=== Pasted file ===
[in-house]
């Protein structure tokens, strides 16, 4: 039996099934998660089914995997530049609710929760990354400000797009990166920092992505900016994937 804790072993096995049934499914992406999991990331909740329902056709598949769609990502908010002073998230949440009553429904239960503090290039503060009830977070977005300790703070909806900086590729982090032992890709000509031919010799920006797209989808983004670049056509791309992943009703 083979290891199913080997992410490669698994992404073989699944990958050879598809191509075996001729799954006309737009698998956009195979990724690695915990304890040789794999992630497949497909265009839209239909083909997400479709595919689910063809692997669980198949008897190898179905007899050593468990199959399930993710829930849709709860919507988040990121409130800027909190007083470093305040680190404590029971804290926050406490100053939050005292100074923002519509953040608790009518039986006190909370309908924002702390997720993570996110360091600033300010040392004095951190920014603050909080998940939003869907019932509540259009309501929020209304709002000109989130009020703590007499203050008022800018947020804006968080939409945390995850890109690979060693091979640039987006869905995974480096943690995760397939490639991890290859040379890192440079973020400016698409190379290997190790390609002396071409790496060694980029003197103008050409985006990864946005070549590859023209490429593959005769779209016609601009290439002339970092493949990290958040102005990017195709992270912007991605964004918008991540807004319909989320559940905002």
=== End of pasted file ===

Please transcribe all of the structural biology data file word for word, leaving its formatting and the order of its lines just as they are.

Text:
[in-house]
């Protein structure tokens, strides 16, 4: 039996099934998660089914995997530049609710929760990354400000797009990166920092992505900016994937 804790072993096995049934499914992406999991990331909740329902056709598949769609990502908010002073998230949440009553429904239960503090290039503060009830977070977005300790703070909806900086590729982090032992890709000509031919010799920006797209989808983004670049056509791309992943009703 083979290891199913080997992410490669698994992404073989699944990958050879598809191509075996001729799954006309737009698998956009195979990724690695915990304890040789794999992630497949497909265009839209239909083909997400479709595919689910063809692997669980198949008897190898179905007899050593468990199959399930993710829930849709709860919507988040990121409130800027909190007083470093305040680190404590029971804290926050406490100053939050005292100074923002519509953040608790009518039986006190909370309908924002702390997720993570996110360091600033300010040392004095951190920014603050909080998940939003869907019932509540259009309501929020209304709002000109989130009020703590007499203050008022800018947020804006968080939409945390995850890109690979060693091979640039987006869905995974480096943690995760397939490639991890290859040379890192440079973020400016698409190379290997190790390609002396071409790496060694980029003197103008050409985006990864946005070549590859023209490429593959005769779209016609601009290439002339970092493949990290958040102005990017195709992270912007991605964004918008991540807004319909989320559940905002």